Arbeitsgruppe Medizinische Phys., Fachbereich Phys., Carl-von-Ossietzky Univ., D-26111 Oldenburg, Germany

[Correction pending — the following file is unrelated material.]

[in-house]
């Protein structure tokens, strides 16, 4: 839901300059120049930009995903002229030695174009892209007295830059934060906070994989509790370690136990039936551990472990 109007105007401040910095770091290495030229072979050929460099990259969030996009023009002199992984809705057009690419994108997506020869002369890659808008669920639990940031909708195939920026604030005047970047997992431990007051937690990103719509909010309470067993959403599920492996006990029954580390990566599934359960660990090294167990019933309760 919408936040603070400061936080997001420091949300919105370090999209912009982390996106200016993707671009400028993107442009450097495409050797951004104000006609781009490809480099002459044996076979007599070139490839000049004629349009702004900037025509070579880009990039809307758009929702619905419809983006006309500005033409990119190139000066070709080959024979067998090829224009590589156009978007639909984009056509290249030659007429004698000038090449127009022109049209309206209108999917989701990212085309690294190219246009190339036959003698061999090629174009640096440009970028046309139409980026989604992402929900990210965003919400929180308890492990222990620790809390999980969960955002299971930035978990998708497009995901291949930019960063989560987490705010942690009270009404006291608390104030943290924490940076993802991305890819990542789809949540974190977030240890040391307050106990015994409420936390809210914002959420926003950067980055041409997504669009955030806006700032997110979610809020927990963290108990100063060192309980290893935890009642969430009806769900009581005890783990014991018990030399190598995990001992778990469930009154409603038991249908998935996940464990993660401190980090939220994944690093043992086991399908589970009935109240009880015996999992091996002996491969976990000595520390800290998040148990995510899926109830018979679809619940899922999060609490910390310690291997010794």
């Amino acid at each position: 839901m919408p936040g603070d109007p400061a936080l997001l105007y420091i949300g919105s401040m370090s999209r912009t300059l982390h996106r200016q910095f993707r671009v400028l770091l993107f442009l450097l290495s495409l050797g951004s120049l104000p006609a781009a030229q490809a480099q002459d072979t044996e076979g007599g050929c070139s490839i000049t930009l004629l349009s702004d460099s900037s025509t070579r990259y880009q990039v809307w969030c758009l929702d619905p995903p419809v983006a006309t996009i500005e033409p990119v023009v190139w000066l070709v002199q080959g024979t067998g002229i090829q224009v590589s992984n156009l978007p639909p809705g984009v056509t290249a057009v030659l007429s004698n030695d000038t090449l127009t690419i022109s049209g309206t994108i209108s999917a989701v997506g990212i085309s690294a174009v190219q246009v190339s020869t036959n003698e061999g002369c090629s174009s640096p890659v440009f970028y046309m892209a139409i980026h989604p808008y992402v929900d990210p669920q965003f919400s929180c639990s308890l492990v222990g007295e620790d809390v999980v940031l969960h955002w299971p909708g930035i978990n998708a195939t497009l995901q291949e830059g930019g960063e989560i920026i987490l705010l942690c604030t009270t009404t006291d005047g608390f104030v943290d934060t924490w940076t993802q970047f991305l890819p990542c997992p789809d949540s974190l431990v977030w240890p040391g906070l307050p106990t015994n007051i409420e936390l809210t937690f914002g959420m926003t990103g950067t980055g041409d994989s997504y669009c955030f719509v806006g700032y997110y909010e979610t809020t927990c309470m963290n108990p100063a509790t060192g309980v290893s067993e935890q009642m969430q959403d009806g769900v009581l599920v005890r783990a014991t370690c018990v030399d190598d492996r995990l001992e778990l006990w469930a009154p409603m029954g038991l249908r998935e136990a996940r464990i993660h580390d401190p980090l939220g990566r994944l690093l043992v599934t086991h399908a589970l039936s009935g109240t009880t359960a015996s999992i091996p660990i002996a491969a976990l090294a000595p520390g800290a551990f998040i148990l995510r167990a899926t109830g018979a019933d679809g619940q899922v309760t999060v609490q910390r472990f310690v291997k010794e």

The influence of additional continuous tones on transiently evoked otoacoustic emissions (TEOAE) is studied with normal hearing subjects. If a single continuous tone is present, nearby frequency components of the TEOAE are synchronized to this tone in a similar way as spontaneous OAE can be synchronized. This effect can be deducted from the reduction (``suppression'') of the corresponding OAE component since the additional continuous tone is designed to exhibit a phase shift of pi between successive averaging frames and thus cancels out. To suppress several spectral components of the TEOAE, a continuous tone complex was employed. The frequency difference between adjacent components of this tone complex yields an optimum value at about a critical bandwidth. An application of these findings is the stimulation and evaluation of TEOAE from a predefined region on the basilar membrane: While the frequency range of the evoking signal can be limited by using chirp stimuli (i.e., short frequency sweeps), the TEOAE components outside this frequency range can be suppressed by using an appropriate set of suppressor tones.